The latest release of CoWare's Processor Designer boosts support for next-generation very-long-instruction-word (VLIW) processors. Processor Designer enables users to explore a large design space to ensure that the targeted processing power is achieved and the interconnect infrastructure is available to feed data into the processor at an acceptable rate. The latter can only be done in the platform context. Because Processor Designer now provides that context, architectural exploration takes a matter of hours as opposed to several months.
VLIW architectures are an optimal target for today's C compiler technology. Such architectures do not require designs to sacrifice software development productivity for the very high-performance processing needed for the next-generation high-end video, multimedia and wireless devices. Developers of high-end video processing devices as well as wireless baseband processing devices can benefit from the new capabilities in Processor Designer. With the software programmability available through the Processor Designer flow, users can make adjustments for late changes in the standards and provide devices that can be programmed for different standards. This can be done while maintaining the performance of custom hardware.
If redundant parallel data paths are included, they make the design too expensive. Very specific customization of every application is required to be cost effective. New enhancements to the LISA language, which are now available through Processor Designer, enable users to parameterize the processor architecture with the number of parallel data paths (VLIW slots) to determine the optimal number of slots for a specific application and then customize each slot individually. The new Processor Designer fully automates the exploration of the number of parallel data paths by generating software development tools such as an assembler, linker, simulator, and a highly-optimizing C compiler for software performance measurement, as well as RTL code generation for hardware cost estimation. The result is that the user can script the exploration of various architectures with different data paths in a matter of hours rather than months.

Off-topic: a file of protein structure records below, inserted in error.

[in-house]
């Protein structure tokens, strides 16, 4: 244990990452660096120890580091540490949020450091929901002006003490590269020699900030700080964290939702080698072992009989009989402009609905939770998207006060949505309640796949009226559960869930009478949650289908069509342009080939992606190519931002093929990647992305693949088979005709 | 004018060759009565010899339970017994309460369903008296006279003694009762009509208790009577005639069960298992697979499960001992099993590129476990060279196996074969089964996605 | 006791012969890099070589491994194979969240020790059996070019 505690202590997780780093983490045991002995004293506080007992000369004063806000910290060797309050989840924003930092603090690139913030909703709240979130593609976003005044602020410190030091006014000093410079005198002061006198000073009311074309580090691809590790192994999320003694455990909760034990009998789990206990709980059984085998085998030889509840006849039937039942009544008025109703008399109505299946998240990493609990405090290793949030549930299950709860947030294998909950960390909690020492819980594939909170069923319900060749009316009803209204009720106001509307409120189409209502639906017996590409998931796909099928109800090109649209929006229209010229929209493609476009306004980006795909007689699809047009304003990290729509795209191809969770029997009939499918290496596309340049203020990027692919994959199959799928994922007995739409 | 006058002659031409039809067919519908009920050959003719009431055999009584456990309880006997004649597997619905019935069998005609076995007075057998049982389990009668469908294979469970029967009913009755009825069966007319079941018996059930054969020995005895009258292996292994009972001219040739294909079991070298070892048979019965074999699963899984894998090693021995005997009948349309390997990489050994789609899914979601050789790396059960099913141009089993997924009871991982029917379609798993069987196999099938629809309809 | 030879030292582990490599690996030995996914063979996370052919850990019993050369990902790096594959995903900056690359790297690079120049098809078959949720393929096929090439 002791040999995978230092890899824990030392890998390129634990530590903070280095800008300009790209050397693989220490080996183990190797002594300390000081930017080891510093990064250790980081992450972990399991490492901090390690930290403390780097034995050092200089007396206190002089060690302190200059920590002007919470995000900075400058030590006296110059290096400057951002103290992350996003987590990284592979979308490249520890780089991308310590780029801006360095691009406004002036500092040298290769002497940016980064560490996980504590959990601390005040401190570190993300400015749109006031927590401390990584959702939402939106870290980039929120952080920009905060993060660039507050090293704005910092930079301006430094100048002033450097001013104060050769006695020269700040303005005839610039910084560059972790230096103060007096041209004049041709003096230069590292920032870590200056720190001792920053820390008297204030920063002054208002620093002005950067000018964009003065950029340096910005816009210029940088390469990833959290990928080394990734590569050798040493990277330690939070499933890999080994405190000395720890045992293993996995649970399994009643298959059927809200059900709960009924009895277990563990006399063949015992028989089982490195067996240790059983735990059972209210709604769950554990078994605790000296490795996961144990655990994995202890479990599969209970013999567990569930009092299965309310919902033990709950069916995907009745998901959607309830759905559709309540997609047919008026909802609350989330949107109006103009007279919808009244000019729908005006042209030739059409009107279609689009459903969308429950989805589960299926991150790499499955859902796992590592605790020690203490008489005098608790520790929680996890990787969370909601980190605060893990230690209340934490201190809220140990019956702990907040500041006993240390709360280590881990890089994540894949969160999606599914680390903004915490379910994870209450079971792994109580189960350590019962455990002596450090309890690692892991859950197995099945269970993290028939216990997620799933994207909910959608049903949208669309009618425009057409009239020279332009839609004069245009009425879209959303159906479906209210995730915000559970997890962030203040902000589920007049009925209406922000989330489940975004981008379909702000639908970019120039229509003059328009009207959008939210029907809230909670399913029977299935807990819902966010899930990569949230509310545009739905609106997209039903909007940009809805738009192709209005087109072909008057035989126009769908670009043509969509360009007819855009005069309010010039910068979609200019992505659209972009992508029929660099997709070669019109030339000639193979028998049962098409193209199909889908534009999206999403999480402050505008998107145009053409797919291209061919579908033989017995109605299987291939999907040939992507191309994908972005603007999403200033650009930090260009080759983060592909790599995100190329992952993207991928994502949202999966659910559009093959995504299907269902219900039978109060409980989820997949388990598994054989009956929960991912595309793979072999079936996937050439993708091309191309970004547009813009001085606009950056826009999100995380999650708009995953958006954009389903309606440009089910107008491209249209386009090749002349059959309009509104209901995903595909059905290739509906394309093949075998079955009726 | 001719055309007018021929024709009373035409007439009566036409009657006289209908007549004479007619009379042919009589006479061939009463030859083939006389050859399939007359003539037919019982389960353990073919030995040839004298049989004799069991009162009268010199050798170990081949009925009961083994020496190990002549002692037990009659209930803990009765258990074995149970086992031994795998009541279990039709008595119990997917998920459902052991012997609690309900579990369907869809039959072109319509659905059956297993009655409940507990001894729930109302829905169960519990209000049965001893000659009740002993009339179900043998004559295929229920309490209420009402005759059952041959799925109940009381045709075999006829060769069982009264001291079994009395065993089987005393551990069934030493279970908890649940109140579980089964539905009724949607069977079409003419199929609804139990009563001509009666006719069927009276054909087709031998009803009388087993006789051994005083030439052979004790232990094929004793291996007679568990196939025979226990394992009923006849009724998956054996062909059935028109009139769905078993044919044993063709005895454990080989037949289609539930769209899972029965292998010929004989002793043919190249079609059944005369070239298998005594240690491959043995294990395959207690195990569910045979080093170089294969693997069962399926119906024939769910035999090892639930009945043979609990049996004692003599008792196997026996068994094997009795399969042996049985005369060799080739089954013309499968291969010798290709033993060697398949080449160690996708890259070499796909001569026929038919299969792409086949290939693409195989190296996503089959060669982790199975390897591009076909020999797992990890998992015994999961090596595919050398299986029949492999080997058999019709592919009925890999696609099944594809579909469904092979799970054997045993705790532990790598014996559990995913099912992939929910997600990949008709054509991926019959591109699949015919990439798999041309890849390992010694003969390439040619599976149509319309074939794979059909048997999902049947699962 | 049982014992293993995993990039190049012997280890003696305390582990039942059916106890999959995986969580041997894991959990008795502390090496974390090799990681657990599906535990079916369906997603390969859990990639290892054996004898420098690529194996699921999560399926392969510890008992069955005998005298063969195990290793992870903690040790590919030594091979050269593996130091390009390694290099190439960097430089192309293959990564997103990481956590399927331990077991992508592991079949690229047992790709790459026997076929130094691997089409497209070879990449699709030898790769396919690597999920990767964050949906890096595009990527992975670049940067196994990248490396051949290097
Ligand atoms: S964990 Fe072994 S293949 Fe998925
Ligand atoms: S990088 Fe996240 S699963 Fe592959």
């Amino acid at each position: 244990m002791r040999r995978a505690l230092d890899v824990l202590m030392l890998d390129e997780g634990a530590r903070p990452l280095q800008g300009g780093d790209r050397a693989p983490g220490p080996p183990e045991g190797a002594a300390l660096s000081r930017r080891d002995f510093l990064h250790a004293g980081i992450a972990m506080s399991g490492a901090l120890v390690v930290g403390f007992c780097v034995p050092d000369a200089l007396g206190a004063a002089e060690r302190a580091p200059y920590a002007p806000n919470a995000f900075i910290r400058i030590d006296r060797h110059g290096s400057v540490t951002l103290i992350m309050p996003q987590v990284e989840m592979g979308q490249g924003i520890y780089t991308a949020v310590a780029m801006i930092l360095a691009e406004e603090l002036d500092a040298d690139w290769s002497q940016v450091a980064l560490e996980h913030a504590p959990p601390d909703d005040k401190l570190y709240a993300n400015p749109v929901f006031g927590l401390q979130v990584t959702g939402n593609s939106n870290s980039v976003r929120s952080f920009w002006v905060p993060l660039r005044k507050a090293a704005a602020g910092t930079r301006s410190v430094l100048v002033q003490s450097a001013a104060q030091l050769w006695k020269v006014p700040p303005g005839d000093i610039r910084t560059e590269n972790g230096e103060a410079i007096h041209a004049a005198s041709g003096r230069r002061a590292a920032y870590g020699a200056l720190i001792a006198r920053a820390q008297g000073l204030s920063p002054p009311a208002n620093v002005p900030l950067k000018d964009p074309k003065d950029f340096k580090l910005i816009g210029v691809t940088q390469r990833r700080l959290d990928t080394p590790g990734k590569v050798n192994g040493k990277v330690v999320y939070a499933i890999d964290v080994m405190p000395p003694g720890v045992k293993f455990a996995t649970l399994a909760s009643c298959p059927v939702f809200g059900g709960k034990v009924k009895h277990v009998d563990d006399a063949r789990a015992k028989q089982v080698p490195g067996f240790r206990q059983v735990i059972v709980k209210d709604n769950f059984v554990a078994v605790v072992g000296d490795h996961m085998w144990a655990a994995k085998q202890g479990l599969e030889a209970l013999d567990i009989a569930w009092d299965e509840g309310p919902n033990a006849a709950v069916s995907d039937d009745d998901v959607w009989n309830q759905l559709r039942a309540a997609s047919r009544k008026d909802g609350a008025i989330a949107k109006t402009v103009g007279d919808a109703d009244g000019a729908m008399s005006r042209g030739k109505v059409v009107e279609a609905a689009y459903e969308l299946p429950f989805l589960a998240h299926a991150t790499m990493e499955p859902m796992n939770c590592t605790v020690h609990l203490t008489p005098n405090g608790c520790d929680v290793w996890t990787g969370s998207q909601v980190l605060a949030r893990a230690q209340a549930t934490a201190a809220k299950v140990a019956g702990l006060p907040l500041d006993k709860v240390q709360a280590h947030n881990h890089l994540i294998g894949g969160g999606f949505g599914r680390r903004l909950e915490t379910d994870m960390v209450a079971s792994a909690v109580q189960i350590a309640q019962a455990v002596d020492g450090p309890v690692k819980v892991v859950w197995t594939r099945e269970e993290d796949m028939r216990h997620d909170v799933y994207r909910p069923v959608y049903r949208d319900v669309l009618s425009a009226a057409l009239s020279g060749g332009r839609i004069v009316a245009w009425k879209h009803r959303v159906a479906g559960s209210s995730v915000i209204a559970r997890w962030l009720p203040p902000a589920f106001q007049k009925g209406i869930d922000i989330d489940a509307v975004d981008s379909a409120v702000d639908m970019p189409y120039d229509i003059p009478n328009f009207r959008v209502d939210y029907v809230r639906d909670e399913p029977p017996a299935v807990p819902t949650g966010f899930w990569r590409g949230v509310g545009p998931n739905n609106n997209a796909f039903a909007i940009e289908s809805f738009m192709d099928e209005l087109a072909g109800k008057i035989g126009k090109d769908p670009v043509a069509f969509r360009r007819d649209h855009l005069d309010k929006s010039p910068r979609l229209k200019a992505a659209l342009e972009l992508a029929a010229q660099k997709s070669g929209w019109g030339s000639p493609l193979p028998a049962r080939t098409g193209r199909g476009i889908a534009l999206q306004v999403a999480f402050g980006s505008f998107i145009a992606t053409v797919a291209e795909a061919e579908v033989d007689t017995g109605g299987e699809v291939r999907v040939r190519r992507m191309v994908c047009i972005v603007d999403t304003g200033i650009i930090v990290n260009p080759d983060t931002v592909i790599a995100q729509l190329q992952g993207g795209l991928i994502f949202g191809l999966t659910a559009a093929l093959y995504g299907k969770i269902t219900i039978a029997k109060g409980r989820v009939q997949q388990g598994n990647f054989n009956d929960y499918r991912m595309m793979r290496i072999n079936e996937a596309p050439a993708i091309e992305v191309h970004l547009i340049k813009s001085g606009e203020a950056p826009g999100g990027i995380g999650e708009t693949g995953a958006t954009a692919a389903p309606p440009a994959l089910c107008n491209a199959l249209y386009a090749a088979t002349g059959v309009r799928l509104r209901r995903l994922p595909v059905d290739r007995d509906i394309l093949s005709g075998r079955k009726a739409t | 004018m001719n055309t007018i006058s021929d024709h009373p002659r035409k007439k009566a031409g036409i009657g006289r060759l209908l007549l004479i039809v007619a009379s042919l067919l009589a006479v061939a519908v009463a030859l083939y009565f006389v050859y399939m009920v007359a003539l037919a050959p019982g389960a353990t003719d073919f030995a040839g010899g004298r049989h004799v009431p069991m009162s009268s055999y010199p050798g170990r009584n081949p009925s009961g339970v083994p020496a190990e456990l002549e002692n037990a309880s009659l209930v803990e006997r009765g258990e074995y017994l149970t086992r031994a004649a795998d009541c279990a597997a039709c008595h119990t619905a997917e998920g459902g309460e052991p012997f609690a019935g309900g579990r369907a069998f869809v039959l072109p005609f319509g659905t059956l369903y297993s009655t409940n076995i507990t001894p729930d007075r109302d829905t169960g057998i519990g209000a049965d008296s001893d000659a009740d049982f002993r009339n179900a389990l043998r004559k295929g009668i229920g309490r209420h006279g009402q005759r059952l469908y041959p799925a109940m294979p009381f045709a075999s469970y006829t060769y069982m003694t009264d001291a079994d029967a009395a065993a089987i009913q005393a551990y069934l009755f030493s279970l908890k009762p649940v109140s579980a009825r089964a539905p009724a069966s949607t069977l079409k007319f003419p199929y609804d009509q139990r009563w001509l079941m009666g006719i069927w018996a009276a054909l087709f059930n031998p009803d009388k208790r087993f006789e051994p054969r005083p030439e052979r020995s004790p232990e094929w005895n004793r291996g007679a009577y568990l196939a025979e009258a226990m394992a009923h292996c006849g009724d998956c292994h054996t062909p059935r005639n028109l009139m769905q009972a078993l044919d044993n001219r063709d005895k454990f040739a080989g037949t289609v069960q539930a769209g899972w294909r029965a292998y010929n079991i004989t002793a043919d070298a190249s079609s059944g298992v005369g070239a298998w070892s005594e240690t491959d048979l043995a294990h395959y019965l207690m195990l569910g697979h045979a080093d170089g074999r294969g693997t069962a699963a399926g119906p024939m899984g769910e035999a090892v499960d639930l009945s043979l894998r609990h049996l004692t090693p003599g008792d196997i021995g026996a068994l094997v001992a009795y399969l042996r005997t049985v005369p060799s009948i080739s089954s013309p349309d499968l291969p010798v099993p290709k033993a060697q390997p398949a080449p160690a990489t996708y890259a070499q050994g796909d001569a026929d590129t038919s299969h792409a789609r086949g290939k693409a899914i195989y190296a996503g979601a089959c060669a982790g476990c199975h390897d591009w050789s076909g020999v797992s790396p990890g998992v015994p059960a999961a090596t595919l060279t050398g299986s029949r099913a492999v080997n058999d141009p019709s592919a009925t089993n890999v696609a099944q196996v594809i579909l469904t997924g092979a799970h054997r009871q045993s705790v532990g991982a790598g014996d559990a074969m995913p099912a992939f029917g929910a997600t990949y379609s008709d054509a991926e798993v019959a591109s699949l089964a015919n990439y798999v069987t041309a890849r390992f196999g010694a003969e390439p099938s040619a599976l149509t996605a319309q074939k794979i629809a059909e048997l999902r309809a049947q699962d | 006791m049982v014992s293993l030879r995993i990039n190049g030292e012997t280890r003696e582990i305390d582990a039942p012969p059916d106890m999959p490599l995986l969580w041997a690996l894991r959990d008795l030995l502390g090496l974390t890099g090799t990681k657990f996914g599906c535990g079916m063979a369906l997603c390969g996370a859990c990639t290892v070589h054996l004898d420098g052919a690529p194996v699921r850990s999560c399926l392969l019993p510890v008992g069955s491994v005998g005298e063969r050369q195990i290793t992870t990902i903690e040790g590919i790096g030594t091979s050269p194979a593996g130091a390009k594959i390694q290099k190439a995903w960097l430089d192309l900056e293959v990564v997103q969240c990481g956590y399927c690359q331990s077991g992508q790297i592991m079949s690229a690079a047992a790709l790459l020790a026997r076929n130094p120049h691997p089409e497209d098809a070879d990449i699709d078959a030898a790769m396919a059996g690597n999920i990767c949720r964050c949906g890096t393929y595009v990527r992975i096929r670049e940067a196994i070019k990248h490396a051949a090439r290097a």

Among the features in the current release of Processor Designer that contribute to the overall benefit of faster architecture exploration are:
- full C compiler support for the new VLIW language extensions to enable quick exploration on the number of parallel instructions suitable for a specific application or application space;
- efficient RTL generation from one specification, which enables quick cost analysis of the VLIW architecture;
- and a unified debugging environment for standalone and system-level debugging to enable advanced debugging for the software application jointly with the processor and the platform hardware, which improves processor design and software development productivity.
Processor Designer is available now, and is priced between $150,000 and $300,000, depending on the configuration. For more information, visit www.coware.com.